Sean Johnson photoSean (@seanuk) kicked things off with the question from prospects that often causes the most chagrin: “how much does a website cost?” Why? Because the answer is always: “it depends!”

What’s your industry? What are your goals with the website? Do you need eCommerce functionality? Does it need a blog? This applies to SEO so, so much: What’s your industry? What are your goals? Is the site brand new? Is the site even live yet? Has SEO work been carried out before, and if so, were spammy tactics involved? How can a web designer or SEO quote effectively without knowing that type of info first? The answer is: not very effectively. Not very.

Click to read more!

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3 Things I Learnt Muting 50 World Cup Twitter Hashtags

Deflated football imagePeople who know me well know one thing about me: I’m not a fan of football. So much so that one time, when I guy I didn’t know for very long asked me over Facebook if I’d be keen to join him in a game of 5-a-side, an old school friend of mine joined in in the comments in what can only be described as “hysterical laughing”…

With World Cup fever taking over these past couple of months, I got in the habit of muting WC-related hashtags on Twitter. I did the maths following on from the final and found out that I’d muted 50(!) of them altogether (you can see the full list below). Looking back, I learnt 3 things…

1) Football fans love their consistency

It irks me when you go to an event and people on Twitter use 2 or 3 different hashtags for the same thing – e.g. #EventName, #EventName2014, #ENAbbreviated, etc. etc. It sucks because it’d be good to have all the event-related tweets all in one place, assigned to one hashtag. Well, with football, that ain’t gonna happen…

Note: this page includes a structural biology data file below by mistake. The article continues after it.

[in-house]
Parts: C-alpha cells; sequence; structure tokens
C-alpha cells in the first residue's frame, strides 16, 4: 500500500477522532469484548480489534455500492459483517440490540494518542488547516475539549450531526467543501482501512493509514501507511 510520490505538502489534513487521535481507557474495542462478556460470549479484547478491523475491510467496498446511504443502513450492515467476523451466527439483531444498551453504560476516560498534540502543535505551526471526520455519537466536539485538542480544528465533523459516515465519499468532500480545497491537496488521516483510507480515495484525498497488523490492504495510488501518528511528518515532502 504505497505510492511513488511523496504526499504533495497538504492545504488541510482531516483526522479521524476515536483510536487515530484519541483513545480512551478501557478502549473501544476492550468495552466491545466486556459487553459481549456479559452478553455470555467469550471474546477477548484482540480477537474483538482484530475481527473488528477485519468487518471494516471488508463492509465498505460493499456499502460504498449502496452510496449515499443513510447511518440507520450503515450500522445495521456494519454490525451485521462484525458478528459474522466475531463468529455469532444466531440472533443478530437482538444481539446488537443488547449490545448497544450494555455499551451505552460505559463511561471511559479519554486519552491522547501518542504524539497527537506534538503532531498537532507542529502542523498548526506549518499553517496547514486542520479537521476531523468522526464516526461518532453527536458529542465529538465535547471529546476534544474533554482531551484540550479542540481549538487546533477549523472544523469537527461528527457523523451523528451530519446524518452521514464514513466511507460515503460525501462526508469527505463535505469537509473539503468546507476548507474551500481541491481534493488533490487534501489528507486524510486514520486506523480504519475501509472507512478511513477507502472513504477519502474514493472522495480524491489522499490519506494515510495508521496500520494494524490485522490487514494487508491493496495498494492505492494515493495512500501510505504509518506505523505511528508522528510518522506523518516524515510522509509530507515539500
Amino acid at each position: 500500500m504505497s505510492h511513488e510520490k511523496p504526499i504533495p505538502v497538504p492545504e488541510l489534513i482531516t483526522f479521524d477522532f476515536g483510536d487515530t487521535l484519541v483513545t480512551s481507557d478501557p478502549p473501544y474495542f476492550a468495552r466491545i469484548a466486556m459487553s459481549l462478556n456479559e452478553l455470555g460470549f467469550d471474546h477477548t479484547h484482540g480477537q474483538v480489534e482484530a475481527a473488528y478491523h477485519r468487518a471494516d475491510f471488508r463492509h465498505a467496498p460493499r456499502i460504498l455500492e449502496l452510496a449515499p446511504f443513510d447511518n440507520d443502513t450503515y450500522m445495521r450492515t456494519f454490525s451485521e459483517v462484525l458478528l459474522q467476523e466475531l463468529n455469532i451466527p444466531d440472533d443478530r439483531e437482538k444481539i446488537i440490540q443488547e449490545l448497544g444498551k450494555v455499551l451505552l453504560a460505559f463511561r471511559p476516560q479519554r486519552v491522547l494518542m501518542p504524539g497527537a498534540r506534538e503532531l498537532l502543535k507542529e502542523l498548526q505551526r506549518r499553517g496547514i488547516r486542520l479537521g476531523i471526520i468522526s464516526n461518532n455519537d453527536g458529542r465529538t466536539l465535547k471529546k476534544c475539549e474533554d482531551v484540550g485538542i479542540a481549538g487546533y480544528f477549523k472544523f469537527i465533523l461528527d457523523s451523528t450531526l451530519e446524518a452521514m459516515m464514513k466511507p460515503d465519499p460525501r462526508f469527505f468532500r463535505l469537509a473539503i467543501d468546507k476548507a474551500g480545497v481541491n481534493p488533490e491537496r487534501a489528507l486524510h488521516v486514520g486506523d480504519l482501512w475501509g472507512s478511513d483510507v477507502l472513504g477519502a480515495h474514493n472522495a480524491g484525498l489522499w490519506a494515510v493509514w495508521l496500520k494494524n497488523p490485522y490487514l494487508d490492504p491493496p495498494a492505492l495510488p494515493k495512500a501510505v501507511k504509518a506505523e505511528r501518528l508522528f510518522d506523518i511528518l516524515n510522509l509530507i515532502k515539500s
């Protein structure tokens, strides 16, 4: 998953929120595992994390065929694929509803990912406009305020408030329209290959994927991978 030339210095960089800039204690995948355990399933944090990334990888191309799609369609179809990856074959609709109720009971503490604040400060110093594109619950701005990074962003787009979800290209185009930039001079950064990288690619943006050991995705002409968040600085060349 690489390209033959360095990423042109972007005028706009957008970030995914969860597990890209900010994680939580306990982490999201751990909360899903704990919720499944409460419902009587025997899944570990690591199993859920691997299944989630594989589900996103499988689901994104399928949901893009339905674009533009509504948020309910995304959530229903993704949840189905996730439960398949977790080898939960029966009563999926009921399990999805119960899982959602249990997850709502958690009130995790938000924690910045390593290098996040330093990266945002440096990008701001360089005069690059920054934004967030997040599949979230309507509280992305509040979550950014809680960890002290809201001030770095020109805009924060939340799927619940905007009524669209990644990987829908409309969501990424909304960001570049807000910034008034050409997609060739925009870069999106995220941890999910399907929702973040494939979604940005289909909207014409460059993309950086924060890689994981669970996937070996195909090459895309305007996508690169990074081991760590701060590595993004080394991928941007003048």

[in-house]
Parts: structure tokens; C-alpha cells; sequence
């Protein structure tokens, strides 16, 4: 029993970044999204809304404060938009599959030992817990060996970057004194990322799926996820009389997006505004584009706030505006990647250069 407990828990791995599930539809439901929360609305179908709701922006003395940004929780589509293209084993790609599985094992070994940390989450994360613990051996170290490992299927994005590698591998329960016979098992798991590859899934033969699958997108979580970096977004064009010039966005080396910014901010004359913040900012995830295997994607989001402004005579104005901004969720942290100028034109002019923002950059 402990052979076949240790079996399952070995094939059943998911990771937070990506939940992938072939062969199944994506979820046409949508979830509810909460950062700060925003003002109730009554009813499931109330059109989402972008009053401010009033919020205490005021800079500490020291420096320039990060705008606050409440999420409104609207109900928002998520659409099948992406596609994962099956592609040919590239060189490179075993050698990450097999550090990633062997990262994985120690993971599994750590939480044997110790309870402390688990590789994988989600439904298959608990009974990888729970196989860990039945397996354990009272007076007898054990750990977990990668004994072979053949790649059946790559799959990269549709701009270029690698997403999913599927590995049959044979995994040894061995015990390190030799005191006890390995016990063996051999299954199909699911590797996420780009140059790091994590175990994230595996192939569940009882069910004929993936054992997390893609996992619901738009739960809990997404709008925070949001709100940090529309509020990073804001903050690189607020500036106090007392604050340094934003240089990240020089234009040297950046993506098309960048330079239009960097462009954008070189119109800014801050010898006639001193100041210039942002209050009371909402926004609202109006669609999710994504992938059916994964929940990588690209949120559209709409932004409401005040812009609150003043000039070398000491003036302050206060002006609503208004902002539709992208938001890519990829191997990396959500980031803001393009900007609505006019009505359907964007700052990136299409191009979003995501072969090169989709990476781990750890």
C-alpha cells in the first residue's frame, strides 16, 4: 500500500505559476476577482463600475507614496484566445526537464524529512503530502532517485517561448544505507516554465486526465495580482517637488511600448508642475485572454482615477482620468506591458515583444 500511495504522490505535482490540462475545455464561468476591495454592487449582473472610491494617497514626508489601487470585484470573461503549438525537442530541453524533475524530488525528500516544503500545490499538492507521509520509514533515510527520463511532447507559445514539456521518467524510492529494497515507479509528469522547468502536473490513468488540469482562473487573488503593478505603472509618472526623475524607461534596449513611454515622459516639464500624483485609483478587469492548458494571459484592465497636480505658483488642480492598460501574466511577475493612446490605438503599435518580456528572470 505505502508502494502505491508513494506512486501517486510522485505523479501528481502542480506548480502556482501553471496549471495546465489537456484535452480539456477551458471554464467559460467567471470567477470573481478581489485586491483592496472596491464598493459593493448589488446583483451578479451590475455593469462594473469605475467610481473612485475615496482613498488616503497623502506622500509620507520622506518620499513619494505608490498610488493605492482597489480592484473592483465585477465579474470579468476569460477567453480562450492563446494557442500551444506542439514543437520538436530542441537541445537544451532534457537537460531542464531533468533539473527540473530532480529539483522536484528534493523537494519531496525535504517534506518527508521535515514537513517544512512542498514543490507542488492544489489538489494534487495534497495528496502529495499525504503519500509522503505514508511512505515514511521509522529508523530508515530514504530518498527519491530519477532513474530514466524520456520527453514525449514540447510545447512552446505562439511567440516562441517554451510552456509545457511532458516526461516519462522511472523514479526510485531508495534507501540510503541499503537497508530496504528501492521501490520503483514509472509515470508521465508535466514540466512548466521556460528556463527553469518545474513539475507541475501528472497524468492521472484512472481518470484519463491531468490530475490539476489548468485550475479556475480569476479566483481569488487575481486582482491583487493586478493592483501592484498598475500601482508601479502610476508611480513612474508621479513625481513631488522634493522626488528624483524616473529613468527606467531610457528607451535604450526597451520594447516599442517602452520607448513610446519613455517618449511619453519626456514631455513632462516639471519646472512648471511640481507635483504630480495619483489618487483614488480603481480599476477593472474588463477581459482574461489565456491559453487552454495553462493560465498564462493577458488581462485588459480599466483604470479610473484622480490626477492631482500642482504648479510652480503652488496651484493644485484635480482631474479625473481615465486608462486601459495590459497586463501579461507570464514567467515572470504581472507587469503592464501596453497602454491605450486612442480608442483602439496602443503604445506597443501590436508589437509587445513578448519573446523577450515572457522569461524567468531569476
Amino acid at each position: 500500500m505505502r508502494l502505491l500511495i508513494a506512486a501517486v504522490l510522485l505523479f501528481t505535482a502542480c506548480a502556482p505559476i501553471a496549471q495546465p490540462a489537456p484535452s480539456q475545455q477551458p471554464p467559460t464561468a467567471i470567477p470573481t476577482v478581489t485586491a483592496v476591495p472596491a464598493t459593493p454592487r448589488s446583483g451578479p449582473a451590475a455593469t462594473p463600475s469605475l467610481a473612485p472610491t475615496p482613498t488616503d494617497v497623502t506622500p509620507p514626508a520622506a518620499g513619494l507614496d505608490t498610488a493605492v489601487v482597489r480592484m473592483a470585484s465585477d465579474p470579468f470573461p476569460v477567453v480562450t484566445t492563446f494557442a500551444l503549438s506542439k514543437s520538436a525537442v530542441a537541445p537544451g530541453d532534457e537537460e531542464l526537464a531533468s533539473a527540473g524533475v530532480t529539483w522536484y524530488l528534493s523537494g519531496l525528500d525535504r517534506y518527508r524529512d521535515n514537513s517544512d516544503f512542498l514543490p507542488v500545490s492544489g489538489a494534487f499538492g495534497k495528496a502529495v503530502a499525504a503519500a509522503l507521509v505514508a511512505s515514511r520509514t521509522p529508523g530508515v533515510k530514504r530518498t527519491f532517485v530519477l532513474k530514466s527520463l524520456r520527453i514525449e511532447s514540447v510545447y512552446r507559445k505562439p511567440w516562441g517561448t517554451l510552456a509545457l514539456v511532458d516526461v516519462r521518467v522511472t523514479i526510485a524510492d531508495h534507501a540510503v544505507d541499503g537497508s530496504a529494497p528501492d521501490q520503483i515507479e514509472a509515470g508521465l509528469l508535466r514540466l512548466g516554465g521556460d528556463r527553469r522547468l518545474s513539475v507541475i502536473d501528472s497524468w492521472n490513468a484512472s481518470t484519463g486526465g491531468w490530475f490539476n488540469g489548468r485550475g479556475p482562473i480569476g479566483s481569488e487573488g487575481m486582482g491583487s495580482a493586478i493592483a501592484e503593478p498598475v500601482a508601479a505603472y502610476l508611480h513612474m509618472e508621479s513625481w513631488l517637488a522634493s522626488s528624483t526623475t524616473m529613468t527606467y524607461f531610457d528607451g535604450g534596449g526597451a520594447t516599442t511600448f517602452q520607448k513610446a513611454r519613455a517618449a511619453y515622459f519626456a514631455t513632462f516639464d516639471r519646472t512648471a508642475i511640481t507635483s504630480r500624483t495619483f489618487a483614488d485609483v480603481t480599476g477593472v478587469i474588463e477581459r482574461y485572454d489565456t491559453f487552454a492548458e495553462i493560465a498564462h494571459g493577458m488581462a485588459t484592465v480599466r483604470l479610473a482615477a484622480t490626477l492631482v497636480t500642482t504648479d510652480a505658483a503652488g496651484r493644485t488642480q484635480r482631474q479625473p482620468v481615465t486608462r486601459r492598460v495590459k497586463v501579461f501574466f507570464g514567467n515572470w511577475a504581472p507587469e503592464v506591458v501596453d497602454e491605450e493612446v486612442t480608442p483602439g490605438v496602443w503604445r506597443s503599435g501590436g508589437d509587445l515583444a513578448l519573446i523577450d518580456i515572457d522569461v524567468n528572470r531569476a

The Germany vs Brazil game saw #BRA, #BRAGER, #BRAvGER, #BRAvsGER, #BrazilvsGermany and #GERBRA all in use as once. Football fans: WTF? Seriously, you guys needs to decide on a consistent hashtag and go nuts on that one.

2) Muting some hashtags is a tricky business (if they overlap with other topics)

The mighty #CRO… Conversion Rate Optimisation or Croatia? Suffice to say I left that one unmuted (or thinking about it, I could’ve just muted it for a period of time – e.g. one month, instead of forever – but never mind)…

3) No matter how much you mute…

…You’ll never be able to stop some tweets – especially those where people don’t use a hashtag.

Click to read more!

Social Media , ,

HARO Hurrah – A HARO Case Study, Guide & Tips

Reporter with "polar bear" image
A few months ago, I finally signed up to HARO (Help A Reporter Out), after hearing good things about it (e.g. it’s listed in Jon Cooper’s mighty Link Building Tactics post) and getting a glimpse into how it worked during my last agency role (the marketing manager was signed up to it and used to pass SEO-themed requests onto me).